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Proust, Class, and Nation$
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Edward J. Hughes

Print publication date: 2011

Print ISBN-13: 9780199609864

Published to Oxford Scholarship Online: January 2012

DOI: 10.1093/acprof:oso/9780199609864.001.0001

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Claims and Complaints

Claims and Complaints

Chapter:
(p.239) 8 Claims and Complaints
Source:
Proust, Class, and Nation
Author(s):

Edward J. Hughes

Publisher:
Oxford University Press
DOI:10.1093/acprof:oso/9780199609864.003.0009

The chapter begins by exploring how Proust’s contemporary Julien Benda identified the intensification of political attitudes towards class and nation as forming the regrettable hallmark of the age. Significantly, Benda was quick to flag Proust’s uneasiness about partisanship and was scathing about those contemporaries who fuelled class warfare or aggressive nationalism. The chapter reflects on Benda’s characterization of Proust as a writer who dissociated himself from what, Benda complained, was the alarming emergence of intolerant, mass-group identities. The chapter goes to draw out the ways in which Proust’s novel, constructed over a period of almost fifteen years, bears the compositional traces of an often ironic engagement with the social dialectic in a period of major social change (the ascendancy of the bourgeoisie, loss of social position for the aristocracy, the signs of working-class assertiveness).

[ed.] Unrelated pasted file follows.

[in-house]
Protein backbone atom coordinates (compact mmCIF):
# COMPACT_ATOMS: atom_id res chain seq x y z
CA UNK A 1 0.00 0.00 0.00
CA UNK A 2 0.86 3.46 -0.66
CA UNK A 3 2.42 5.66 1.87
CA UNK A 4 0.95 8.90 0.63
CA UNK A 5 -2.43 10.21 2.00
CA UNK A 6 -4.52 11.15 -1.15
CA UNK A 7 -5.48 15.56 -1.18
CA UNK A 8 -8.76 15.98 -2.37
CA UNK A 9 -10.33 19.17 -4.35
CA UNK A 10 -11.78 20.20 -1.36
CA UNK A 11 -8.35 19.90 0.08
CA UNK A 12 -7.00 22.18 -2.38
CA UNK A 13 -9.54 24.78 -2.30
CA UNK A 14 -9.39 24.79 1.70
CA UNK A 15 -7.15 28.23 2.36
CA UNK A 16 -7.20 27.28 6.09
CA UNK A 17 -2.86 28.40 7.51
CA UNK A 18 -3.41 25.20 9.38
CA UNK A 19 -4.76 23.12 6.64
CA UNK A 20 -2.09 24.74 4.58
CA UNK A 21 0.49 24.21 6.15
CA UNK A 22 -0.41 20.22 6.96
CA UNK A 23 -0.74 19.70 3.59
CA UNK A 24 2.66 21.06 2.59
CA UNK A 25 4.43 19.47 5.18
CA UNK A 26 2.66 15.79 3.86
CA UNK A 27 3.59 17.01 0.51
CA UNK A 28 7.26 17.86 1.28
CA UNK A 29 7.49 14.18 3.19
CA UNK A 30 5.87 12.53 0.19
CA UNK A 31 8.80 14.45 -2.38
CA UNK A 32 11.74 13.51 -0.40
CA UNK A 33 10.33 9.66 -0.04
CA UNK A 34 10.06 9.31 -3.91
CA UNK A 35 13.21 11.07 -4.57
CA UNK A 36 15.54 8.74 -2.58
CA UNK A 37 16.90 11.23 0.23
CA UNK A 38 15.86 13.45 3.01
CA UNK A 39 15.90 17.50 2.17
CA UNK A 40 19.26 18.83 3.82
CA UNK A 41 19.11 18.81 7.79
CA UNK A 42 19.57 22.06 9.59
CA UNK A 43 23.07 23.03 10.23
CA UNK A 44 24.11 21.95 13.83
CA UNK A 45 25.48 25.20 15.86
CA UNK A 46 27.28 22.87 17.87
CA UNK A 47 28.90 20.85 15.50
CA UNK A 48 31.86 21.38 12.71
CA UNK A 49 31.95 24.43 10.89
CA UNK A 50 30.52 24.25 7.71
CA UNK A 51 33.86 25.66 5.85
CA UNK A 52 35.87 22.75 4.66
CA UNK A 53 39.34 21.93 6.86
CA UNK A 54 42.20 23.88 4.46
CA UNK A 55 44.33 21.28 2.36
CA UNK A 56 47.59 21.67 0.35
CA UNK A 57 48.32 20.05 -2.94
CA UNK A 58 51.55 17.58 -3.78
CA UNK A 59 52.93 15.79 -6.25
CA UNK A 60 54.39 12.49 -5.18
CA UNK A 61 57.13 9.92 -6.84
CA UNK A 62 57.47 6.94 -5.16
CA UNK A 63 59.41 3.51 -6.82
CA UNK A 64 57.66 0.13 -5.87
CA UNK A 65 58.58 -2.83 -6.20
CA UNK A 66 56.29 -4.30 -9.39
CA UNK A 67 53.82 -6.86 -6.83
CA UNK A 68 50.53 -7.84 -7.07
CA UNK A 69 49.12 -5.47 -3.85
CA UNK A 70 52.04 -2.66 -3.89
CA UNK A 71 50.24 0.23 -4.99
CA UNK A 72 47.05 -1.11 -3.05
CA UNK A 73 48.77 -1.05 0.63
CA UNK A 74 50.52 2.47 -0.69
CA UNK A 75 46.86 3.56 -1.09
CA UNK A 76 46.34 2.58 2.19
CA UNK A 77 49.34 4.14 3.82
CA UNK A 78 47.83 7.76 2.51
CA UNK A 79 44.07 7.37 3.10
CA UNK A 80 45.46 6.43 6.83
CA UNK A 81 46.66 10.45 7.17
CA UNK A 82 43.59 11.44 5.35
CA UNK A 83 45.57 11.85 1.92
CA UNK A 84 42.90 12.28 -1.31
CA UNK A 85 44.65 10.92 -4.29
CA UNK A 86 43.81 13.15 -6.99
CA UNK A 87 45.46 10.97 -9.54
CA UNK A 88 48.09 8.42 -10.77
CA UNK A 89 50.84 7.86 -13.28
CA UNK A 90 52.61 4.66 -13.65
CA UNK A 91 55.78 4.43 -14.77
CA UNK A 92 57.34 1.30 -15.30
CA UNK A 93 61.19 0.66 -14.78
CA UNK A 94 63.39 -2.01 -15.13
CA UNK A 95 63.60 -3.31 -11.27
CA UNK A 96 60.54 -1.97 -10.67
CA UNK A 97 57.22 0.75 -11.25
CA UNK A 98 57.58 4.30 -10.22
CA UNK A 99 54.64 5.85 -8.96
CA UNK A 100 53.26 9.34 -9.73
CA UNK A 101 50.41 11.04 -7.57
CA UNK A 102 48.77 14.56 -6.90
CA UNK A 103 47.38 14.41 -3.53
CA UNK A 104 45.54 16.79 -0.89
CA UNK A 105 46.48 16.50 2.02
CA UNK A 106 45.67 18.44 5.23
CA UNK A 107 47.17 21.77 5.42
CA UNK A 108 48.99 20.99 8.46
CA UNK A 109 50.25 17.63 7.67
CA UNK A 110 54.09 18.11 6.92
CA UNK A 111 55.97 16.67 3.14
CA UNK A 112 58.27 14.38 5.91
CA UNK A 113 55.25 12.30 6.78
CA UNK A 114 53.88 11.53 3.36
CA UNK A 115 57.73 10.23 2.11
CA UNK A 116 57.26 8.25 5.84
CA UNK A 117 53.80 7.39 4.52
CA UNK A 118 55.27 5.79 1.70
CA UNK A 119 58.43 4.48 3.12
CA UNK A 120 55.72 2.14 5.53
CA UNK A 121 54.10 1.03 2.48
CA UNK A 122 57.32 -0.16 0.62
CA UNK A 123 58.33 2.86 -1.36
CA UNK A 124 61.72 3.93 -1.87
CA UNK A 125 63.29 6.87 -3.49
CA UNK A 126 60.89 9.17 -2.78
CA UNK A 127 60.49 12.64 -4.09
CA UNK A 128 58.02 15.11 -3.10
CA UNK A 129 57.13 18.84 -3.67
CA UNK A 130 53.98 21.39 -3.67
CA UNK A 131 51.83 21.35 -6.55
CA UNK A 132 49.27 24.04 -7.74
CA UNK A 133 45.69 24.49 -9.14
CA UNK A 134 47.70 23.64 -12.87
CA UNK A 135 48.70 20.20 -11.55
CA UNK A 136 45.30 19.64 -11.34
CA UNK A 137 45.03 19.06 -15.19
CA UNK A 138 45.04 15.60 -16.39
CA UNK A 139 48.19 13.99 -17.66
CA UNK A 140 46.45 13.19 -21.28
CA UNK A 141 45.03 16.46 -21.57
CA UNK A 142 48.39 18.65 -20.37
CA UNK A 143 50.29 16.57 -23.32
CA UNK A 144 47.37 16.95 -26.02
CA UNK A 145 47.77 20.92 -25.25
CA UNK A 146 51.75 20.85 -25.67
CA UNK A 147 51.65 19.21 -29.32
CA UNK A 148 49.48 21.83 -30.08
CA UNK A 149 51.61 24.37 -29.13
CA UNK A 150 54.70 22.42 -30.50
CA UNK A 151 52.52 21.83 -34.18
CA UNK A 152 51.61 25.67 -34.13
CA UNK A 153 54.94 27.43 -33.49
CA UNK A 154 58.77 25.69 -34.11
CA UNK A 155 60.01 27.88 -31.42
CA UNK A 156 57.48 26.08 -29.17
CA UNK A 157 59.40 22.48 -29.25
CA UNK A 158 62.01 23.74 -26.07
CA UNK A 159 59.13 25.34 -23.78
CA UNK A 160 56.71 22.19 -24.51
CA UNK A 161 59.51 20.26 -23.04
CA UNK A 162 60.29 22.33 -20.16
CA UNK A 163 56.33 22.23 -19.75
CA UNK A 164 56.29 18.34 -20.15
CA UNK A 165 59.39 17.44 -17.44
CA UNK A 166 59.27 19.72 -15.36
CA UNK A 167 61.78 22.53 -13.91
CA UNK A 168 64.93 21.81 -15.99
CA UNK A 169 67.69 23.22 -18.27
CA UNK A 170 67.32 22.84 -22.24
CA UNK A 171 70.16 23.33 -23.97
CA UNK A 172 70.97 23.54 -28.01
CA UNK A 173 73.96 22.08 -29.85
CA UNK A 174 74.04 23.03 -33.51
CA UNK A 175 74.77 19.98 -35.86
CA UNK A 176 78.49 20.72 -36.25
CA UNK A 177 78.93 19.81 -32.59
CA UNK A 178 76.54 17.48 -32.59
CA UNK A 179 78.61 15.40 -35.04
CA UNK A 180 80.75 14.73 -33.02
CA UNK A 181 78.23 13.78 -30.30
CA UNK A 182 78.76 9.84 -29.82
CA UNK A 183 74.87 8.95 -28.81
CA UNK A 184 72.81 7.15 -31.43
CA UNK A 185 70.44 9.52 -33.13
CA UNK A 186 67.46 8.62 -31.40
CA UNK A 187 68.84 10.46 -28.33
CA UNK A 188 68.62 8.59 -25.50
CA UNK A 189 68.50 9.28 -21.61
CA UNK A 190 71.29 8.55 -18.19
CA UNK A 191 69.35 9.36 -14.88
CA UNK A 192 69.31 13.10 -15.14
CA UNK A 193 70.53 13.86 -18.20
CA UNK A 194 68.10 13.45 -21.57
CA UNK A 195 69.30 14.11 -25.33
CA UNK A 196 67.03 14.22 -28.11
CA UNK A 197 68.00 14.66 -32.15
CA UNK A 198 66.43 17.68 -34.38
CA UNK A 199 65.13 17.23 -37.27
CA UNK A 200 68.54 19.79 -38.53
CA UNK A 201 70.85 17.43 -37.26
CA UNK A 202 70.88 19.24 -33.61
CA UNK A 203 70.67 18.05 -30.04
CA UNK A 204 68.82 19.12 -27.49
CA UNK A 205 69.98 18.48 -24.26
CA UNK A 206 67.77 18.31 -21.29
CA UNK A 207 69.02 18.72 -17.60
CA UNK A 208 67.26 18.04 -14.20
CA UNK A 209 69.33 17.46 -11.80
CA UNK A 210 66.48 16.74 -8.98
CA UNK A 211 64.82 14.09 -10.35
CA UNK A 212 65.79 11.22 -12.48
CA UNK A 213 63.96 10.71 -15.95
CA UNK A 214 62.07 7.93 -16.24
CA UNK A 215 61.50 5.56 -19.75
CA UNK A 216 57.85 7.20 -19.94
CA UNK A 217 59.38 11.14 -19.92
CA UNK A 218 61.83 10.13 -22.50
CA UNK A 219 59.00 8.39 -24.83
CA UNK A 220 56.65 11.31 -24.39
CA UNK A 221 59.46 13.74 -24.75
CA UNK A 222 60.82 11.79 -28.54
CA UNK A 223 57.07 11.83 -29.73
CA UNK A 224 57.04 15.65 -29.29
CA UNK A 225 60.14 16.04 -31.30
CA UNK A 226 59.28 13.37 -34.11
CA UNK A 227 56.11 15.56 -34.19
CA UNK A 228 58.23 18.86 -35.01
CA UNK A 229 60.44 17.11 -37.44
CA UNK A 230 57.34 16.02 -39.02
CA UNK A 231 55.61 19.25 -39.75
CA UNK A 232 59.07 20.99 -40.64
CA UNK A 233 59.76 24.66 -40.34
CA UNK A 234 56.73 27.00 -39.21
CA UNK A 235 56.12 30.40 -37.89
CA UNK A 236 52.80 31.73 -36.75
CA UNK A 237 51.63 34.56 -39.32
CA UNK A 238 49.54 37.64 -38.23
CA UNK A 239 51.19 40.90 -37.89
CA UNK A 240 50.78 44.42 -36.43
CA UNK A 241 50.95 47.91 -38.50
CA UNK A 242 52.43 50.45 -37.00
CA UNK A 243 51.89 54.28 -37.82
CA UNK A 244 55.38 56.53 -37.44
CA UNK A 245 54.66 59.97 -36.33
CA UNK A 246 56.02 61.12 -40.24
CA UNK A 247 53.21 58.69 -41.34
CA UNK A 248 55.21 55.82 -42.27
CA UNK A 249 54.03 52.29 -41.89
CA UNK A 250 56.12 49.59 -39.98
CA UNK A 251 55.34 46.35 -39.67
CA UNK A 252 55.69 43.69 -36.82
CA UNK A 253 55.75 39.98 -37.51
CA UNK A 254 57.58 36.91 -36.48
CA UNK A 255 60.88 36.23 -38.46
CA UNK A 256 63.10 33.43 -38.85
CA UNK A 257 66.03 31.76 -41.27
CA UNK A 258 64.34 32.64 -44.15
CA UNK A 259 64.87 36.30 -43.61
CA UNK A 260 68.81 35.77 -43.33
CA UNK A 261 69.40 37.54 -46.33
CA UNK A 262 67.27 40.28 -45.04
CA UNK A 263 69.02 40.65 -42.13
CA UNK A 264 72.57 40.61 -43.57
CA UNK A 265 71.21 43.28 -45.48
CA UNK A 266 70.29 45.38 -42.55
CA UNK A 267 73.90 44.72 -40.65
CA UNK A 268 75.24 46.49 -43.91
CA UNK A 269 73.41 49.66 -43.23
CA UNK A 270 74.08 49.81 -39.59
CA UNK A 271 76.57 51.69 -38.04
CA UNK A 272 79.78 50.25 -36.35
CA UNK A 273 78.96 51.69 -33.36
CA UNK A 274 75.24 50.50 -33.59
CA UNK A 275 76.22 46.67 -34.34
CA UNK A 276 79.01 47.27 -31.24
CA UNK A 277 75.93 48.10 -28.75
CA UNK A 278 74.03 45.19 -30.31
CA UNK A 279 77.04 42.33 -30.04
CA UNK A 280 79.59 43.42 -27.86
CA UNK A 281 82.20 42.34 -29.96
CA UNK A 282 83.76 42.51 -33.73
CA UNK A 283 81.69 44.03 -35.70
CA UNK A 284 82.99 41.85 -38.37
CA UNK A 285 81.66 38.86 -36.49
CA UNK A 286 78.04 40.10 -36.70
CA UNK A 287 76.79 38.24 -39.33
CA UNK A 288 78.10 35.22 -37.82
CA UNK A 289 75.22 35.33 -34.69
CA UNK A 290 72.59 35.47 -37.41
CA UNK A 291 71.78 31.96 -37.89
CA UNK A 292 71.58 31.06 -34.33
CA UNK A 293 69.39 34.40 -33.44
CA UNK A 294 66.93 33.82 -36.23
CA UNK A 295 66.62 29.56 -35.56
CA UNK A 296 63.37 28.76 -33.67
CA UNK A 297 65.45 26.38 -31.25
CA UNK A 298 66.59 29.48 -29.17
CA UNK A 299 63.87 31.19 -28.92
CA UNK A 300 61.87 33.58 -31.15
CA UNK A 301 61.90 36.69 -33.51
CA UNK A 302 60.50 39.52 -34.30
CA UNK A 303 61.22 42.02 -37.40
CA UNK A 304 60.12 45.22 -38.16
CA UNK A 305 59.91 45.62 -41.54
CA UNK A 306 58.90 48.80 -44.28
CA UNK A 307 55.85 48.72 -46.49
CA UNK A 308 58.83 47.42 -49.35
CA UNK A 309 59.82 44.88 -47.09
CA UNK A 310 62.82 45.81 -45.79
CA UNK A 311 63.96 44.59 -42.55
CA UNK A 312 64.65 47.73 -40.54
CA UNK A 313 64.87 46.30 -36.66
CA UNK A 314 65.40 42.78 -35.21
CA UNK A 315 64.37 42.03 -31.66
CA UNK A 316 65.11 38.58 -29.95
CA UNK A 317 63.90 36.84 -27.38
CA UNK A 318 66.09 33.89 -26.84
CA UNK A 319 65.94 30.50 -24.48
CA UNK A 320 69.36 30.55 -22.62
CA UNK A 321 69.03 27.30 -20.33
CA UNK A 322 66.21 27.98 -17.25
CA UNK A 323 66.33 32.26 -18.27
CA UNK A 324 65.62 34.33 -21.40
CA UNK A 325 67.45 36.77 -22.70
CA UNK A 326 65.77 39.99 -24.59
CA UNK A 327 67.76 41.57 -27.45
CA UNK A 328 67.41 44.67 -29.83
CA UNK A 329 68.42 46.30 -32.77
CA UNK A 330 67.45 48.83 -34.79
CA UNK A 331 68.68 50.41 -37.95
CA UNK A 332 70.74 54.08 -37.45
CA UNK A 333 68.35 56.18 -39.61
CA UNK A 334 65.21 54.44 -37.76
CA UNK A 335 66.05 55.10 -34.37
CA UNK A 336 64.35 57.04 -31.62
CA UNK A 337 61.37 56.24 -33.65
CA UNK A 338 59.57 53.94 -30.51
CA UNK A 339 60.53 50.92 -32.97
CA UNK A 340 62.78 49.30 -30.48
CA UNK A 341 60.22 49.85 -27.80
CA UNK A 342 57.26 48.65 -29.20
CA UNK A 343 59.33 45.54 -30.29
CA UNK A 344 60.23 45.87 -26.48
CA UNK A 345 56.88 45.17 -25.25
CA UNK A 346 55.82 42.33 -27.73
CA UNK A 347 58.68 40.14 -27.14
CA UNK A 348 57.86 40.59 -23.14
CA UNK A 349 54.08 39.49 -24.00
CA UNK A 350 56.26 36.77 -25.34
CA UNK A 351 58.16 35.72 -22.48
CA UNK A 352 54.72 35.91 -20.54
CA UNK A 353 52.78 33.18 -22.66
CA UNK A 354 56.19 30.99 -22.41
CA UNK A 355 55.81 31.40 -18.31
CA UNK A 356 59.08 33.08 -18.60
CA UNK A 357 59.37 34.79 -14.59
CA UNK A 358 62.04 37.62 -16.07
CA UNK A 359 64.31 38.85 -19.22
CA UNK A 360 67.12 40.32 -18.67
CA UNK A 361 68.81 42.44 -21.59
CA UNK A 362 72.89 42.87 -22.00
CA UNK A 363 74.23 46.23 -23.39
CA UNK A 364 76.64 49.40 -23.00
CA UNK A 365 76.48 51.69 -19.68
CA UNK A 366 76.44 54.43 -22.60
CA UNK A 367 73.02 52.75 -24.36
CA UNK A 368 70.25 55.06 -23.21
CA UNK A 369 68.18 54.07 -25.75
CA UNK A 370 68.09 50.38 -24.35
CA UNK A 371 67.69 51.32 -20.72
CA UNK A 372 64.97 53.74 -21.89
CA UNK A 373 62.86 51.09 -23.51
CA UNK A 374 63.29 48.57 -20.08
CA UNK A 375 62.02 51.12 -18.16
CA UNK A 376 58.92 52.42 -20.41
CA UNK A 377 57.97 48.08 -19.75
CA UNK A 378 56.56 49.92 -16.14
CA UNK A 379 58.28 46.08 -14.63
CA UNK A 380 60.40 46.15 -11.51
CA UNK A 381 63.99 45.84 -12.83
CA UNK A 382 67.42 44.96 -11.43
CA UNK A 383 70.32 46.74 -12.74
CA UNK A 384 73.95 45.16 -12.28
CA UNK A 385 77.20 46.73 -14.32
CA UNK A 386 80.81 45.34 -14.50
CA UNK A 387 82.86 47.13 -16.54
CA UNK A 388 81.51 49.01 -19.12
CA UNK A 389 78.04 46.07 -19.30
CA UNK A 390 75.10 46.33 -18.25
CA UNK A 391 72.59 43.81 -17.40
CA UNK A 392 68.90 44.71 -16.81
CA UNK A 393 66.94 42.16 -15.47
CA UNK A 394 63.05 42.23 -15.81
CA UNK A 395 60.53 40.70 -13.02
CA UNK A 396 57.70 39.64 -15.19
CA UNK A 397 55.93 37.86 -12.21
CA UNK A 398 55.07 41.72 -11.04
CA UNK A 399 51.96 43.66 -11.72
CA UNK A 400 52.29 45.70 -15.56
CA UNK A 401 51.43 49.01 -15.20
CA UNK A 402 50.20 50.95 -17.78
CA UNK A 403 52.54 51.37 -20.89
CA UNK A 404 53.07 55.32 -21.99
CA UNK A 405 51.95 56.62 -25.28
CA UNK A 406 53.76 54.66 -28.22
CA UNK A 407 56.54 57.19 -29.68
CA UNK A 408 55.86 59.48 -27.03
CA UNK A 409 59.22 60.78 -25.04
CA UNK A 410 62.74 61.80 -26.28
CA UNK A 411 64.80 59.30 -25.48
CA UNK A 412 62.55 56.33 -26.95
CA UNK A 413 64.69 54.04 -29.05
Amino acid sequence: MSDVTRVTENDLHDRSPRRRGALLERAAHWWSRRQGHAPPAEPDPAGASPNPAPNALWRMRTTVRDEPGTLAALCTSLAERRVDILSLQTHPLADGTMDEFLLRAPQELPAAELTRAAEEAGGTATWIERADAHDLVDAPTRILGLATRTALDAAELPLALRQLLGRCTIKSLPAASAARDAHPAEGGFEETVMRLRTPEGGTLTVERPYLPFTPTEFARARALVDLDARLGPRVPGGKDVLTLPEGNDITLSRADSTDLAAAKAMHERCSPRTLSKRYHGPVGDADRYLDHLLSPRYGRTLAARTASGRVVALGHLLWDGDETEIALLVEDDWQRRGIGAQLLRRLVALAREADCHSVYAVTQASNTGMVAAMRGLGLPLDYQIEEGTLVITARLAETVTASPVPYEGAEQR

Keywords:   Benda, the intellectual, history, textual composition, genetic criticism, group identities

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